- The Fields of David SmithOur PickBy Alexander Liberman, Kenneth Noland, Dan Budnik, Irving Sandler, Peter H. Stern
- David SmithOur PickBy Karen Wilkin
- David Smith: The Sculptor and His WorkBy Stanley E. Marcus
- David Smith by David Smith: Sculpture and Writings (Painters & Sculptors)By Cleve Gray
- David Smith: Cubes and AnarchyBy Carol S. Eliel, Christopher Bedford, Alex Potts, Anne M. Wagner
- David Smith InventsBy Susan Behrends Frank, Sarah Hamill, Peter Stevens
Important Art by David Smith
Smith titled the early and relatively small-scale sculpture Helmholtzian Landscape in reference to a 19th-century German scientist who studied perception. Here, Smith draws on Cubist and Surrealist painting, translating these precedents - replete with color - into three dimensions, to create a tableau that suggests a figure standing amid foliage. Works such as this were important in shaping Smith's idea of "drawing in space," and they have also encouraged critics to liken his work to that of the Abstract Expressionist painters.
Hudson River Landscape offers an abstract representation of the area around Smith's Bolton Landing home. It relates to a number of works he produced in this period with pastoral themes. It can be read as translating the expressive, gestural style and automatist principles of Abstract Expressionist painting into sculptural form. Despite its materials, it achieves a surprising weightlessness, due to the sculpture's arcing lines and open construction. Moreover, this work has often been seen as a breakthrough piece for Smith, because its inspiration was a landscape, and not a figure (the monumental figure being the oldest and most traditional form of sculpture).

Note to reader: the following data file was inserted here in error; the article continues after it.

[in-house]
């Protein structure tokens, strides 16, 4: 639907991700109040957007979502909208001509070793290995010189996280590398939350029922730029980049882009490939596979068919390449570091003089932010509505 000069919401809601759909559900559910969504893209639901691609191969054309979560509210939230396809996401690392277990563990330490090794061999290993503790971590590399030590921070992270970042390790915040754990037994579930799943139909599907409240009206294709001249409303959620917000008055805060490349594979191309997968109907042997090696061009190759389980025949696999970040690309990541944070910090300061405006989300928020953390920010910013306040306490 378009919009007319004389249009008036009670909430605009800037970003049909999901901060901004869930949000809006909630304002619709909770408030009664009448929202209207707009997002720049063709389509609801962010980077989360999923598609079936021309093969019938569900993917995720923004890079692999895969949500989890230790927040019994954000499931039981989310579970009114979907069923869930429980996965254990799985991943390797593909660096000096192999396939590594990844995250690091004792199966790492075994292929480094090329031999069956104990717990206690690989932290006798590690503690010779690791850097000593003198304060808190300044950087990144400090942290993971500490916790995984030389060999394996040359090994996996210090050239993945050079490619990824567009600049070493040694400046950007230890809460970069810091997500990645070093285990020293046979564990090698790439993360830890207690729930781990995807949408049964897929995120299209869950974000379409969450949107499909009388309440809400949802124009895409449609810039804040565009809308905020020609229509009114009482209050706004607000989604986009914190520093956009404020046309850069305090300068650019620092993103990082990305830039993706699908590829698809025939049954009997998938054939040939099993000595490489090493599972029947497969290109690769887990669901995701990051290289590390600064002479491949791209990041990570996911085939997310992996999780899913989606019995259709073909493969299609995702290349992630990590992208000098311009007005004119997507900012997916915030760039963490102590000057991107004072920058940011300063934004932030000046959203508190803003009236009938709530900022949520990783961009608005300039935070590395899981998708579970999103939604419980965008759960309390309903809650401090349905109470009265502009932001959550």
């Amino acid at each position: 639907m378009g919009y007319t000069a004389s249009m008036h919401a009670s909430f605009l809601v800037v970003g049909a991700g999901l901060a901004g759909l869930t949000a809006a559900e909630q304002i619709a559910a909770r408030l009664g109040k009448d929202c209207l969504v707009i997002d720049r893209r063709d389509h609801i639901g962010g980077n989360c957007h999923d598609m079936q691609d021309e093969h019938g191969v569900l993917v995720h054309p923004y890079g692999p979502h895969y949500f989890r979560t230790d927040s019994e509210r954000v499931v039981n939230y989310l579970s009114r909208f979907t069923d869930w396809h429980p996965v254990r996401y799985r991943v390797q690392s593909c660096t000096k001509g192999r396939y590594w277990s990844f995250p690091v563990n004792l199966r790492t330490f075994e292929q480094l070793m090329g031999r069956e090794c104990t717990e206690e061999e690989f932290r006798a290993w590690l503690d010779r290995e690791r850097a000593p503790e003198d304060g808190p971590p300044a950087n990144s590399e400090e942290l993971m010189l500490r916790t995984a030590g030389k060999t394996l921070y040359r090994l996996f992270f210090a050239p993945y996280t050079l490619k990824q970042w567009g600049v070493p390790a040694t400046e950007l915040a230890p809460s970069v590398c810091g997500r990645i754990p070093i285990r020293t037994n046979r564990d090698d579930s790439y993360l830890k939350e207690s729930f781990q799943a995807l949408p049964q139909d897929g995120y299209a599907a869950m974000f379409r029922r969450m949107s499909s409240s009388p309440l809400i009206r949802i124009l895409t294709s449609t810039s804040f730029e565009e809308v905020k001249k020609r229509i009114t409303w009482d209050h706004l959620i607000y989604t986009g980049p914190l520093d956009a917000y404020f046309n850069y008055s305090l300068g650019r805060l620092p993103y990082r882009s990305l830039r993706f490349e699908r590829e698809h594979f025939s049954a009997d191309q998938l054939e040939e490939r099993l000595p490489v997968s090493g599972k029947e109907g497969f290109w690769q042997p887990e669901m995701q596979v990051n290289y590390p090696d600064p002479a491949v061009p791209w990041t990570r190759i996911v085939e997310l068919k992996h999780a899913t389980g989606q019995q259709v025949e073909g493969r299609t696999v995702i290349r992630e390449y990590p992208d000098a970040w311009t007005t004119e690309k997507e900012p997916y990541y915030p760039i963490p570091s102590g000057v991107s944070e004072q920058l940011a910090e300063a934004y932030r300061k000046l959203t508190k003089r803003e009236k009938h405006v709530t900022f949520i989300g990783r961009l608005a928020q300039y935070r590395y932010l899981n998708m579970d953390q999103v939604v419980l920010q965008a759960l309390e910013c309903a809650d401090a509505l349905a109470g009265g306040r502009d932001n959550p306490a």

Tanktotem I is the first piece in Smith's eponymous series of welded-steel sculptures that he worked on from 1952 until 1960. In this piece, he combined found metal objects into an anthropomorphic, totemic form, a symbol of universal humanity. As the critic Rosalind Krauss has argued, the totem, and the idea of totemism, was an important symbol for Smith. He believed, following Freud, that totemism operated in primitive societies as a means to discourage incest. Members of the tribe were encouraged to identify with different totems, often representing animals, and the laws which applied to those animals - perhaps not to eat them, or approach them - applied also to those other members of the tribe associated with the animals. Hence, for Smith, the totem suggested an art object that might strike fear into humanity and prevent conflict. But the idea of the totem pole also answered to his formal interest in collage. Tanktotem I has been read as representing two human figures, or two birds, joined at the neck, one looking left, the other right.